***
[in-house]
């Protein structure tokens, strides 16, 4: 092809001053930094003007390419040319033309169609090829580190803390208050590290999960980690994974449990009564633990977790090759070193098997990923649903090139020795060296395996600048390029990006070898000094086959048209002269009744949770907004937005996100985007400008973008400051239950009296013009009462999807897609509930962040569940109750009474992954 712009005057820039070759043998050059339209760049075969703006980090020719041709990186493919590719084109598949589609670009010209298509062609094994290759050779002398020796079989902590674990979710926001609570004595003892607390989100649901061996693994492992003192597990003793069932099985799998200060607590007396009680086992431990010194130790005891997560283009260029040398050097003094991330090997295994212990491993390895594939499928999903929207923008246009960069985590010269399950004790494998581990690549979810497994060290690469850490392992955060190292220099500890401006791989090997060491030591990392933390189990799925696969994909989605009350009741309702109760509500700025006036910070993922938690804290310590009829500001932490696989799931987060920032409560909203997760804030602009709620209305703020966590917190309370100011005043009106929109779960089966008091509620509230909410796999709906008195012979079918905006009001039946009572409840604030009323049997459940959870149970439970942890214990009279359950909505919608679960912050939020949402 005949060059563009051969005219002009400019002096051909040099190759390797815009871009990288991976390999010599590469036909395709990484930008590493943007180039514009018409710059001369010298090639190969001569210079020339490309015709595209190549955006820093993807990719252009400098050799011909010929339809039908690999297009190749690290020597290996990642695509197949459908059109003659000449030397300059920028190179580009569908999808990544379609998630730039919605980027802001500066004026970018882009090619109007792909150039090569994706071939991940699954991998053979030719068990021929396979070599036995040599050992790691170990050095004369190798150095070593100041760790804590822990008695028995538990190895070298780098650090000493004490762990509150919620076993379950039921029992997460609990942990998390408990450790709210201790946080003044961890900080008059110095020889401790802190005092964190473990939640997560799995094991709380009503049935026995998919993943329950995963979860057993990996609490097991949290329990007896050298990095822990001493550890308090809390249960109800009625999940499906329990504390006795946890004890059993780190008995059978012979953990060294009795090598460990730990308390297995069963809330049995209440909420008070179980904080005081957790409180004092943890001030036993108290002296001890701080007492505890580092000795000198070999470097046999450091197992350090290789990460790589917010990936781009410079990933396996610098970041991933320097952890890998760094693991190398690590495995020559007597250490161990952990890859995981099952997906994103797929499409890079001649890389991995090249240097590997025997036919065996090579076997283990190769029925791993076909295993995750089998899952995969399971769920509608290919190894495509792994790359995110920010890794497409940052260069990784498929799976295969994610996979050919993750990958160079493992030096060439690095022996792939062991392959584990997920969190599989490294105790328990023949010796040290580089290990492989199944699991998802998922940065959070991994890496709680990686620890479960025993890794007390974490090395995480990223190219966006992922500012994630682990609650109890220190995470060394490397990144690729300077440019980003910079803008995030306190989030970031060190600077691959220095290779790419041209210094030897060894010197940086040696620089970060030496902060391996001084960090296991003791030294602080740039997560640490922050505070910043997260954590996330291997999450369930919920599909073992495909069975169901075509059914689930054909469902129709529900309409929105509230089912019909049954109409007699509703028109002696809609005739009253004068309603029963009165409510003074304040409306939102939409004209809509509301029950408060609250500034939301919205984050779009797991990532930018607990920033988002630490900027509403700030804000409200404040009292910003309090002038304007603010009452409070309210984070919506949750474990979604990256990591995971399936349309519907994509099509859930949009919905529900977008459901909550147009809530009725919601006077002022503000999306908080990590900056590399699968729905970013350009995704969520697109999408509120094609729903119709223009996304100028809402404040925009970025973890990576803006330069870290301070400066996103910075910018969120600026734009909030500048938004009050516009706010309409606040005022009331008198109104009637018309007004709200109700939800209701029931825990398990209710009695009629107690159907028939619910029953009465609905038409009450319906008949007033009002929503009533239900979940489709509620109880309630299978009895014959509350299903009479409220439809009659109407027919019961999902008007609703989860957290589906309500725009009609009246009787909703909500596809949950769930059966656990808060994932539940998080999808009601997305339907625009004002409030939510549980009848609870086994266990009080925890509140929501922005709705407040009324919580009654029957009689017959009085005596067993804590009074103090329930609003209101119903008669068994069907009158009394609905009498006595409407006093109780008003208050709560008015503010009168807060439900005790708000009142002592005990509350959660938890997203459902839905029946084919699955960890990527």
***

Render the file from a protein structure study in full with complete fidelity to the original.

[in-house]
């Protein structure tokens, strides 16, 4: 092809001053930094003007390419040319033309169609090829580190803390208050590290999960980690994974449990009564633990977790090759070193098997990923649903090139020795060296395996600048390029990006070898000094086959048209002269009744949770907004937005996100985007400008973008400051239950009296013009009462999807897609509930962040569940109750009474992954 712009005057820039070759043998050059339209760049075969703006980090020719041709990186493919590719084109598949589609670009010209298509062609094994290759050779002398020796079989902590674990979710926001609570004595003892607390989100649901061996693994492992003192597990003793069932099985799998200060607590007396009680086992431990010194130790005891997560283009260029040398050097003094991330090997295994212990491993390895594939499928999903929207923008246009960069985590010269399950004790494998581990690549979810497994060290690469850490392992955060190292220099500890401006791989090997060491030591990392933390189990799925696969994909989605009350009741309702109760509500700025006036910070993922938690804290310590009829500001932490696989799931987060920032409560909203997760804030602009709620209305703020966590917190309370100011005043009106929109779960089966008091509620509230909410796999709906008195012979079918905006009001039946009572409840604030009323049997459940959870149970439970942890214990009279359950909505919608679960912050939020949402 005949060059563009051969005219002009400019002096051909040099190759390797815009871009990288991976390999010599590469036909395709990484930008590493943007180039514009018409710059001369010298090639190969001569210079020339490309015709595209190549955006820093993807990719252009400098050799011909010929339809039908690999297009190749690290020597290996990642695509197949459908059109003659000449030397300059920028190179580009569908999808990544379609998630730039919605980027802001500066004026970018882009090619109007792909150039090569994706071939991940699954991998053979030719068990021929396979070599036995040599050992790691170990050095004369190798150095070593100041760790804590822990008695028995538990190895070298780098650090000493004490762990509150919620076993379950039921029992997460609990942990998390408990450790709210201790946080003044961890900080008059110095020889401790802190005092964190473990939640997560799995094991709380009503049935026995998919993943329950995963979860057993990996609490097991949290329990007896050298990095822990001493550890308090809390249960109800009625999940499906329990504390006795946890004890059993780190008995059978012979953990060294009795090598460990730990308390297995069963809330049995209440909420008070179980904080005081957790409180004092943890001030036993108290002296001890701080007492505890580092000795000198070999470097046999450091197992350090290789990460790589917010990936781009410079990933396996610098970041991933320097952890890998760094693991190398690590495995020559007597250490161990952990890859995981099952997906994103797929499409890079001649890389991995090249240097590997025997036919065996090579076997283990190769029925791993076909295993995750089998899952995969399971769920509608290919190894495509792994790359995110920010890794497409940052260069990784498929799976295969994610996979050919993750990958160079493992030096060439690095022996792939062991392959584990997920969190599989490294105790328990023949010796040290580089290990492989199944699991998802998922940065959070991994890496709680990686620890479960025993890794007390974490090395995480990223190219966006992922500012994630682990609650109890220190995470060394490397990144690729300077440019980003910079803008995030306190989030970031060190600077691959220095290779790419041209210094030897060894010197940086040696620089970060030496902060391996001084960090296991003791030294602080740039997560640490922050505070910043997260954590996330291997999450369930919920599909073992495909069975169901075509059914689930054909469902129709529900309409929105509230089912019909049954109409007699509703028109002696809609005739009253004068309603029963009165409510003074304040409306939102939409004209809509509301029950408060609250500034939301919205984050779009797991990532930018607990920033988002630490900027509403700030804000409200404040009292910003309090002038304007603010009452409070309210984070919506949750474990979604990256990591995971399936349309519907994509099509859930949009919905529900977008459901909550147009809530009725919601006077002022503000999306908080990590900056590399699968729905970013350009995704969520697109999408509120094609729903119709223009996304100028809402404040925009970025973890990576803006330069870290301070400066996103910075910018969120600026734009909030500048938004009050516009706010309409606040005022009331008198109104009637018309007004709200109700939800209701029931825990398990209710009695009629107690159907028939619910029953009465609905038409009450319906008949007033009002929503009533239900979940489709509620109880309630299978009895014959509350299903009479409220439809009659109407027919019961999902008007609703989860957290589906309500725009009609009246009787909703909500596809949950769930059966656990808060994932539940998080999808009601997305339907625009004002409030939510549980009848609870086994266990009080925890509140929501922005709705407040009324919580009654029957009689017959009085005596067993804590009074103090329930609003209101119903008669068994069907009158009394609905009498006595409407006093109780008003208050709560008015503010009168807060439900005790708000009142002592005990509350959660938890997203459902839905029946084919699955960890990527």